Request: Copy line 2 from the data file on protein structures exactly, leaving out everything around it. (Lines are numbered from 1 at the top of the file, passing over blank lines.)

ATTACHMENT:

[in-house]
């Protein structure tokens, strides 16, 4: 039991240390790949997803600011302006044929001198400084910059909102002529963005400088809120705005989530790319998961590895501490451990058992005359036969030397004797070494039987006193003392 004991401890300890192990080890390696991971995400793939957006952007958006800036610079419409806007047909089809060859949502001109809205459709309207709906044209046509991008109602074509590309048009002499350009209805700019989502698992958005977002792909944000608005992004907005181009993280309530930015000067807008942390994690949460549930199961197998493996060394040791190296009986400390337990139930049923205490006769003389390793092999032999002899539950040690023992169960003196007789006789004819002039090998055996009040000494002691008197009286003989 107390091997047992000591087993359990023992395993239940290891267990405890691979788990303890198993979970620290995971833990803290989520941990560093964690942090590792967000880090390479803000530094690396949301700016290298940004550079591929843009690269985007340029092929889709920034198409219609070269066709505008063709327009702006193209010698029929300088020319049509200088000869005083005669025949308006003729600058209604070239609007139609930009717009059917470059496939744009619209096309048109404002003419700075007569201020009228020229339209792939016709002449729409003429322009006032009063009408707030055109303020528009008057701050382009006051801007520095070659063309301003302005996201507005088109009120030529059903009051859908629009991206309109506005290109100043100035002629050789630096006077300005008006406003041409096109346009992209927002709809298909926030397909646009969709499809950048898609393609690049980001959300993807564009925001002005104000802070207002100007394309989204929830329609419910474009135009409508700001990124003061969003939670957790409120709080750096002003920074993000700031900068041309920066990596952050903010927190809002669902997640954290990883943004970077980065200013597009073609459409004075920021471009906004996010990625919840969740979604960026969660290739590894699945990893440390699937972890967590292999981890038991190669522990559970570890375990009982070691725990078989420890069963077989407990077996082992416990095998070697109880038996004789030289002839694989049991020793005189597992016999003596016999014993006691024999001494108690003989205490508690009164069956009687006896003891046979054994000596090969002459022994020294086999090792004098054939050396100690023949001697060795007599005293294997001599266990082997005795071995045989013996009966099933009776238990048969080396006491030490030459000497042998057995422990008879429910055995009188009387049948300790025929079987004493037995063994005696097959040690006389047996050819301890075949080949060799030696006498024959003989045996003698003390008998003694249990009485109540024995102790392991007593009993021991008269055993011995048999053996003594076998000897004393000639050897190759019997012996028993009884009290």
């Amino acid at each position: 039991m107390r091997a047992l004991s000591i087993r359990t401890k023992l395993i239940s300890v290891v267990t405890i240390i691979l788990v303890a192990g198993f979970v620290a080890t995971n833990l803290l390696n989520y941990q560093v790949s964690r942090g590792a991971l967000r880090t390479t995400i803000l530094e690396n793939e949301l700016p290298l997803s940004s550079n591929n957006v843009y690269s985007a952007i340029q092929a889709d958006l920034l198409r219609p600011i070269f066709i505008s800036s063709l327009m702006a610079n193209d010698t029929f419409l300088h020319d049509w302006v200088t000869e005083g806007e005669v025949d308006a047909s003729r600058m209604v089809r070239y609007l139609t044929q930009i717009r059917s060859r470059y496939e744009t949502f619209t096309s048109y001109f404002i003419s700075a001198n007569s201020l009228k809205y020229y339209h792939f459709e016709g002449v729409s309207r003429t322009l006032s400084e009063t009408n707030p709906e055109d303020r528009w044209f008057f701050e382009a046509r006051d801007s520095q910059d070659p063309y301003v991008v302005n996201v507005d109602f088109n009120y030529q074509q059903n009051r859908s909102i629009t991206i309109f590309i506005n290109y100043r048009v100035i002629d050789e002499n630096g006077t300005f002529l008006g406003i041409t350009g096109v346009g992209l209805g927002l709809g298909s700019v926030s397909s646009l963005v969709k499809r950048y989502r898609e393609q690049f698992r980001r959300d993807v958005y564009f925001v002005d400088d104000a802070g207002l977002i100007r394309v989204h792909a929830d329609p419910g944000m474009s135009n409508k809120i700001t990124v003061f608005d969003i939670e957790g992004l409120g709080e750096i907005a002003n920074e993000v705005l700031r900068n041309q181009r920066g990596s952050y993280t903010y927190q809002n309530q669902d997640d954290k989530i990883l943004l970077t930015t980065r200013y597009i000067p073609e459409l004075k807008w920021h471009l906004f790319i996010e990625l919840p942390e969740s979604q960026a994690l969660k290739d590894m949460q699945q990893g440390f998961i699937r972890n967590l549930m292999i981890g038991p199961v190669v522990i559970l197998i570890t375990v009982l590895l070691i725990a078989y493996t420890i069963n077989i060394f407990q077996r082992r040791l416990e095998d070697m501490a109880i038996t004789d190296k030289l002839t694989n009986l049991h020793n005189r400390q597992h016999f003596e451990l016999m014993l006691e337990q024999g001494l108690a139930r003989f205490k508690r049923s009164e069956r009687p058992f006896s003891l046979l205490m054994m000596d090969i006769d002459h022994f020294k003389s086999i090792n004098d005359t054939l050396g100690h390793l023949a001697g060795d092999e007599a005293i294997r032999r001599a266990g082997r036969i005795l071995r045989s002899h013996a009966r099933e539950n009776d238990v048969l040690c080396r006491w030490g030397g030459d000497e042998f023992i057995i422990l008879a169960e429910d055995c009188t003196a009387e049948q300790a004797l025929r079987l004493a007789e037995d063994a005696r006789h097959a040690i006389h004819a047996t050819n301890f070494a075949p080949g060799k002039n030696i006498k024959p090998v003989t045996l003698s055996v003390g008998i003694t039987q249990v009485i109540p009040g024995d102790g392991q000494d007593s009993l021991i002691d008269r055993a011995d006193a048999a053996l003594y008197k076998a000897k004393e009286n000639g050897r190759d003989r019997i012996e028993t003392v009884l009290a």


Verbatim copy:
């Protein structure tokens, strides 16, 4: 039991240390790949997803600011302006044929001198400084910059909102002529963005400088809120705005989530790319998961590895501490451990058992005359036969030397004797070494039987006193003392 004991401890300890192990080890390696991971995400793939957006952007958006800036610079419409806007047909089809060859949502001109809205459709309207709906044209046509991008109602074509590309048009002499350009209805700019989502698992958005977002792909944000608005992004907005181009993280309530930015000067807008942390994690949460549930199961197998493996060394040791190296009986400390337990139930049923205490006769003389390793092999032999002899539950040690023992169960003196007789006789004819002039090998055996009040000494002691008197009286003989 107390091997047992000591087993359990023992395993239940290891267990405890691979788990303890198993979970620290995971833990803290989520941990560093964690942090590792967000880090390479803000530094690396949301700016290298940004550079591929843009690269985007340029092929889709920034198409219609070269066709505008063709327009702006193209010698029929300088020319049509200088000869005083005669025949308006003729600058209604070239609007139609930009717009059917470059496939744009619209096309048109404002003419700075007569201020009228020229339209792939016709002449729409003429322009006032009063009408707030055109303020528009008057701050382009006051801007520095070659063309301003302005996201507005088109009120030529059903009051859908629009991206309109506005290109100043100035002629050789630096006077300005008006406003041409096109346009992209927002709809298909926030397909646009969709499809950048898609393609690049980001959300993807564009925001002005104000802070207002100007394309989204929830329609419910474009135009409508700001990124003061969003939670957790409120709080750096002003920074993000700031900068041309920066990596952050903010927190809002669902997640954290990883943004970077980065200013597009073609459409004075920021471009906004996010990625919840969740979604960026969660290739590894699945990893440390699937972890967590292999981890038991190669522990559970570890375990009982070691725990078989420890069963077989407990077996082992416990095998070697109880038996004789030289002839694989049991020793005189597992016999003596016999014993006691024999001494108690003989205490508690009164069956009687006896003891046979054994000596090969002459022994020294086999090792004098054939050396100690023949001697060795007599005293294997001599266990082997005795071995045989013996009966099933009776238990048969080396006491030490030459000497042998057995422990008879429910055995009188009387049948300790025929079987004493037995063994005696097959040690006389047996050819301890075949080949060799030696006498024959003989045996003698003390008998003694249990009485109540024995102790392991007593009993021991008269055993011995048999053996003594076998000897004393000639050897190759019997012996028993009884009290």